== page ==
Wisdom prompts us to do it; for first, MANY OTHERS CRAVE OUR HEARTS, and our hearts will surely go one way or other. Let us see to it that they do not go where they will be ruined. I will not read you the next verse, but many a man has lost his heart and soul eternally by the lusts of the flesh. He has perished through “her that lieth in wait as for a prey, and increaseth the transgressors among men.” Happy is that young man whose heart is never defiled with vice! There is no way of being kept from impurity except by giving up the heart to the holy Lord.

In a city like this, the most pure-minded are surrounded with innumerable temptations; and many there are that slip with their feet before they are aware of it, being carried away because they have not time to think before the temptation has cast them to the ground. “Therefore, my son,” says wisdom, “give me thine heart. Everybody will try to steal thy heart, therefore leave it in my charge. Then thou needest not fear the fascinations of the strange woman for I have thy heart, and I will keep it safe unto the day of my appearing.” It is most wise to give Jesus our heart, for seducers will seek after it.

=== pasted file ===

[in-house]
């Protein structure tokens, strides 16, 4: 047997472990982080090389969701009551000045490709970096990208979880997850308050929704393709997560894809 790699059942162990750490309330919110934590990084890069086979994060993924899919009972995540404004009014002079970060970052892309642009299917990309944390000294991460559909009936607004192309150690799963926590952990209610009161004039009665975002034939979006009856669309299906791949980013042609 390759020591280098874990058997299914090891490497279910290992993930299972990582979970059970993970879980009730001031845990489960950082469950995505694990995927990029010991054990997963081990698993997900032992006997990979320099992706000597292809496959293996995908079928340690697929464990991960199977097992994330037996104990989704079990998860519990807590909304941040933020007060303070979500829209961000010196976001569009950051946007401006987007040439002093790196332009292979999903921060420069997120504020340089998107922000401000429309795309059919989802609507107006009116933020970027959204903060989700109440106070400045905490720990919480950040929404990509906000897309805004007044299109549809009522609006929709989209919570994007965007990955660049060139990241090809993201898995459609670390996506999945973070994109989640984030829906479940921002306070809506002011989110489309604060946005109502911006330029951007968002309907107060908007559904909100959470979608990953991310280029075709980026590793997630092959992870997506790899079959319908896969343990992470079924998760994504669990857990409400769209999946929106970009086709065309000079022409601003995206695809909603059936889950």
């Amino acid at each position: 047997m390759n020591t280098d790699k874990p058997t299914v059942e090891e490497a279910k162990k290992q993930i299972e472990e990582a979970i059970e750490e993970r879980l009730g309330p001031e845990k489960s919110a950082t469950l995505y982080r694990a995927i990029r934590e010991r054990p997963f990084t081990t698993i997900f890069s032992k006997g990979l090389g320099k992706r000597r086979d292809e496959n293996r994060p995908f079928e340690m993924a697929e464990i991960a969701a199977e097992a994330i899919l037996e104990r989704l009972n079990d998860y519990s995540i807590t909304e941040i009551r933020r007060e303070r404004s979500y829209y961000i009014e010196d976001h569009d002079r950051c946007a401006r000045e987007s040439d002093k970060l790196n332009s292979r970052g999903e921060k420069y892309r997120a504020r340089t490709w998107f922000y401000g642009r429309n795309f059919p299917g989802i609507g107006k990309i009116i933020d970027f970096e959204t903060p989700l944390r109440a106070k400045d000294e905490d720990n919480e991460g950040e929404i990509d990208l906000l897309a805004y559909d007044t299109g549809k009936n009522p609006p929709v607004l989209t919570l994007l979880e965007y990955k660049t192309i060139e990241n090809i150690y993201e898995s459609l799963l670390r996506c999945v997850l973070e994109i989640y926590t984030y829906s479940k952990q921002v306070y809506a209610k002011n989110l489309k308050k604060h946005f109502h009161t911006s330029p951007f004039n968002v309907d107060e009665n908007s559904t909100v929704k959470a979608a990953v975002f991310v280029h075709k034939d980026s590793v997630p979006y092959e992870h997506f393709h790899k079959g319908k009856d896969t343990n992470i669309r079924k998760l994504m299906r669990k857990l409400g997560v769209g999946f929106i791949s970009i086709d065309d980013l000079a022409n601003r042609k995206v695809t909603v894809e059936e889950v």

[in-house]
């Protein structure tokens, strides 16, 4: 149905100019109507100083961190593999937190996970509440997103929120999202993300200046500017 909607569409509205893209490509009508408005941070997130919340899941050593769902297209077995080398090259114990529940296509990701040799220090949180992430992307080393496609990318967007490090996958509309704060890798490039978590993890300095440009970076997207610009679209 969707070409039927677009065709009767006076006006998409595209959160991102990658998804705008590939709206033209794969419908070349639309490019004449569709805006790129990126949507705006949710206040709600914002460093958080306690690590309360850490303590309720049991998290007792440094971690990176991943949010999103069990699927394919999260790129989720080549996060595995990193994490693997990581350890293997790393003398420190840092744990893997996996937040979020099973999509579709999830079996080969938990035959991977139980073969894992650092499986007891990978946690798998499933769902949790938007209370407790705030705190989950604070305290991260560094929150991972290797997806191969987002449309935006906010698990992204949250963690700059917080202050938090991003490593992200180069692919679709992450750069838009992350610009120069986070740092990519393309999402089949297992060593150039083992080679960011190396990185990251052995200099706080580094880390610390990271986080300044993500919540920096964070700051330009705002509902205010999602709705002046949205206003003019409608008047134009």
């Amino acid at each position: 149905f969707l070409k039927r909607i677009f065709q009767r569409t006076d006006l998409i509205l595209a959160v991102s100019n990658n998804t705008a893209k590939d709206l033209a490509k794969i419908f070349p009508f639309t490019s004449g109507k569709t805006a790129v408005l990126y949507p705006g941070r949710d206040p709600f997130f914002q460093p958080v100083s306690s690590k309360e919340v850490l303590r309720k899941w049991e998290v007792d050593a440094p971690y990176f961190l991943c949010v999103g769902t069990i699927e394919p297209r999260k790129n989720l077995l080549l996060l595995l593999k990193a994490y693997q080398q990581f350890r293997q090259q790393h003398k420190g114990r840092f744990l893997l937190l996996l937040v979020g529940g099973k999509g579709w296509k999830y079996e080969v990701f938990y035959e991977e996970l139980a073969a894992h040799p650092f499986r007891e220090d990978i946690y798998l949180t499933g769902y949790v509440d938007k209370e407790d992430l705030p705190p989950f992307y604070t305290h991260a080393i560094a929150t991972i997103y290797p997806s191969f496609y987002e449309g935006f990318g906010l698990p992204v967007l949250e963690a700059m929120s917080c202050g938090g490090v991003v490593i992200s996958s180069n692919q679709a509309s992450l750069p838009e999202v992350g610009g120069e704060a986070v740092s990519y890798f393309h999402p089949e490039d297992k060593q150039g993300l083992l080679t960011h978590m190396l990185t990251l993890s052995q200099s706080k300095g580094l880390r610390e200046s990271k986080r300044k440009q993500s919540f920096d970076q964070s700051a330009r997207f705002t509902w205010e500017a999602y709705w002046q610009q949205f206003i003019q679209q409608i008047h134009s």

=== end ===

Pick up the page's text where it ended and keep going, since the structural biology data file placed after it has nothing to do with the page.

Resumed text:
There is another destroyer of souls. I will not say much about it, but I will just read you what the context saith of it— “Who hath woe? Who hath sorrow? Who hath contentions? Who hath babbling? Who hath wounds without cause? Who hath redness of eyes? They that tarry long at the wine. They that go to seek mixed wine. Look not thou upon the wine when it is red, when it giveth his color in the cup, when it moveth itself aright. At the last it biteth like a serpent, and stingeth like an adder. Thine eyes shall behold strange women, and thine heart shall utter perverse things.” Read carefully the rest of the chapter, and then hear the voice of wisdom say, “My son, if thou wouldst be kept from drunkenness and gluttony, from wantonness and chambering, and everything that the heart inclineth to, give me thy heart.”

It is well to guard your heart with all the apparatus that wisdom can provide. It is well totally to abstain from that which becomes a snare to you: but I charge you, do not rely upon abstinence but give your heart to Jesus; for nothing short of true godliness will preserve you from sin so that you shall be presented faultless before his presence with exceeding great joy. As you would wish to preserve an unblemished character and be found honorable to the end, my son I charge thee give to Christ thy heart.

For notice, again, that IF YOU DO NOT GIVE HIM YOUR HEART YOU CANNOT PLEASE HIM AT ALL. You may give God what you please, but without your heart it is all an abomination to him. To pray without your heart is solemn mockery; to sing without your heart is an empty sound; to give, to teach, to work without your heart is all an insult to the Most High. You cannot do God any service till you give him your heart. You must begin with this. Then shall your hand and purse give what they will, and your tongue and brain shall give what they can; but first your heart—first your heart—your inmost self —your love—your affection.

You must give Him your heart or you give Him nothing!